…A blog within a blog.

Or more precisely, a blog about a blog, as I will be discussing my experience of blogging for the Whitworth Art Gallery in this post. As many of you will know, the Whitworth has been shut for the past nine months whilst it undergoes a major rebuilding programme. As part of this redevelopment, the gallery’s learning team will be provided with a new learning studio in which their educational activities can take place. My job whilst on the placement has been to research the uses of artist studios and write a blog about my findings.

When initially presented with the task I expected the role to be marketing based, writing promotional material in the guise of blog posts to advertise the Whitworth’s reopening. However, what I found was that the Whitworth’s social media profile is not about pushing an advertising campaign. Rather it is about creating an online community that is equally as important as the physical community that the gallery inhabits. My blog had a distinct audience; it was designed to inspire the learning team but also to engage art practitioners and educators, and to record activities for the Clore Duffield Foundation, the project’s sponsor. This meant that I was able to write about specialist themes, and look at my material in a reflective, inquisitive way that might not have been possible had I been writing a promotional piece. For each blog post I have researched an artist and their studio, or an exhibition about studios, and written about them in the context of their learning experiences.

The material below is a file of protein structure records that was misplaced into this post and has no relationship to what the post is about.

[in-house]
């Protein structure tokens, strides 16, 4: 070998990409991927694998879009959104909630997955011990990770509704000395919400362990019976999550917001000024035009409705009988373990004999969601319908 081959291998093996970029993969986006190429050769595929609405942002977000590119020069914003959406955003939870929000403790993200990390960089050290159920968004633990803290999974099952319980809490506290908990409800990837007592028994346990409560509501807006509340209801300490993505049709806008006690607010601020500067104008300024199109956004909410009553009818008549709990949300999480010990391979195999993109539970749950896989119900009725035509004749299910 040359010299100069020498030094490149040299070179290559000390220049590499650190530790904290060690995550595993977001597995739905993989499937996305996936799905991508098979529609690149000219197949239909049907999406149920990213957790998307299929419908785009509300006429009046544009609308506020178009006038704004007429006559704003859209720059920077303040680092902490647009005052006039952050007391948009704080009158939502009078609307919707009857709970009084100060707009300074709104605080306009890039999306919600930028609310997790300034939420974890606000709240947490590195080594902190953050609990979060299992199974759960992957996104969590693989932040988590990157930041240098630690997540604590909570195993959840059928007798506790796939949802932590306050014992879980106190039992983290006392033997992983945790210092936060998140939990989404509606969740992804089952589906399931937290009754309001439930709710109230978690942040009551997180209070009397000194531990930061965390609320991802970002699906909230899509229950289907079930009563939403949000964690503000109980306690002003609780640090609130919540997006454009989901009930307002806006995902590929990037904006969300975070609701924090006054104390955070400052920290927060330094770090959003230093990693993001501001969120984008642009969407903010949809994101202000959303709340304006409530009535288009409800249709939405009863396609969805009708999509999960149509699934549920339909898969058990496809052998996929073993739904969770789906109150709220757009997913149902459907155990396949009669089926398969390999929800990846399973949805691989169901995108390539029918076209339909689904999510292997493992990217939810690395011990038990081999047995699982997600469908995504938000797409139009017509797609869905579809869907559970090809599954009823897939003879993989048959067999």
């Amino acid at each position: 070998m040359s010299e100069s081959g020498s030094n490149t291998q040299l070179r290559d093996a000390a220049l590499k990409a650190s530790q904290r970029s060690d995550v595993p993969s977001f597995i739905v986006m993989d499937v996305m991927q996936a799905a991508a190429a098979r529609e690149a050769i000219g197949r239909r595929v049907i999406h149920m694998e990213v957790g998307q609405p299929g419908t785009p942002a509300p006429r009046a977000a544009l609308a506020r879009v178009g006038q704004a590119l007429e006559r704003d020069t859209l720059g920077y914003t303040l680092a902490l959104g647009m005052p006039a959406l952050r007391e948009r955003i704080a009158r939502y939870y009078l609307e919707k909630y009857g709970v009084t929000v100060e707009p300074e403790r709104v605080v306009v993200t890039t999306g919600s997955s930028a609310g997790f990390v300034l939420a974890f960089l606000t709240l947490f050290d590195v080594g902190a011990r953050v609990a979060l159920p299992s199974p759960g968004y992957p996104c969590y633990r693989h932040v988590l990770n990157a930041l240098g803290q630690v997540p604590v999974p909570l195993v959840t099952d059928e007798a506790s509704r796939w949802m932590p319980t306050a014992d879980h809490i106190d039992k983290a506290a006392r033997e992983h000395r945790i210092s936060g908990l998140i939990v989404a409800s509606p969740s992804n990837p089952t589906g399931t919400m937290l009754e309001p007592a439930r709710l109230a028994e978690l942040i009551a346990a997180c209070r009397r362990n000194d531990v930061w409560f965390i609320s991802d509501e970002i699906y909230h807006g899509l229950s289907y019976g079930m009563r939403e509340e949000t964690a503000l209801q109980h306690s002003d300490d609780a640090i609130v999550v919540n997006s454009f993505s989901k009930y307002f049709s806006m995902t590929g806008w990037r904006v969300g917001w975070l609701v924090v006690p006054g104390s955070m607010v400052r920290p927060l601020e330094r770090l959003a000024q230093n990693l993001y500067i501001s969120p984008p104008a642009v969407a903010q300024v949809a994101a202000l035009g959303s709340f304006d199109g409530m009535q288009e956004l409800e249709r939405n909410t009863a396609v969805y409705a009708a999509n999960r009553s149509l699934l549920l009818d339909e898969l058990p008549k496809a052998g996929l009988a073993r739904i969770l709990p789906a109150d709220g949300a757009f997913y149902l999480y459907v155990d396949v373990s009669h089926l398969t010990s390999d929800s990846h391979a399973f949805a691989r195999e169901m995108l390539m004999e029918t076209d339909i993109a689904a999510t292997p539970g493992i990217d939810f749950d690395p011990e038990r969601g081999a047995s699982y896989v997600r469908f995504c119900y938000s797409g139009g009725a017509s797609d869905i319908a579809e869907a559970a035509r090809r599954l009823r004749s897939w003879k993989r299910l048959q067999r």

As the Whitworth has employed a wide ranging social media programme during its closure, I have decided to focus on this for my placement review. I have been looking in particular at how the Whitworth, and other museum blogs, have shunned the idea of viral marketing in order to engage with their audiences in a more insightful, genuine way. What I have found is that the most successful museum blogs are those that open up the institution, showing its inner workings and inviting the online visitor to interact with the gallery at its core level. The Whitworth has committed to publishing a number of blogs by different departments in the gallery, and as a result they provide digital users with a holistic experience of the gallery, allowing them to engage with the Whitworth in a way that would previously have only been available to the Whitworth’s physical audience. Bearing this in mind, I would argue that blogging is not an activity for the marketing department, but a concept that should be adopted across departments and amongst all a museum’s professionals, in order to create an engaging and rewarding online experience.

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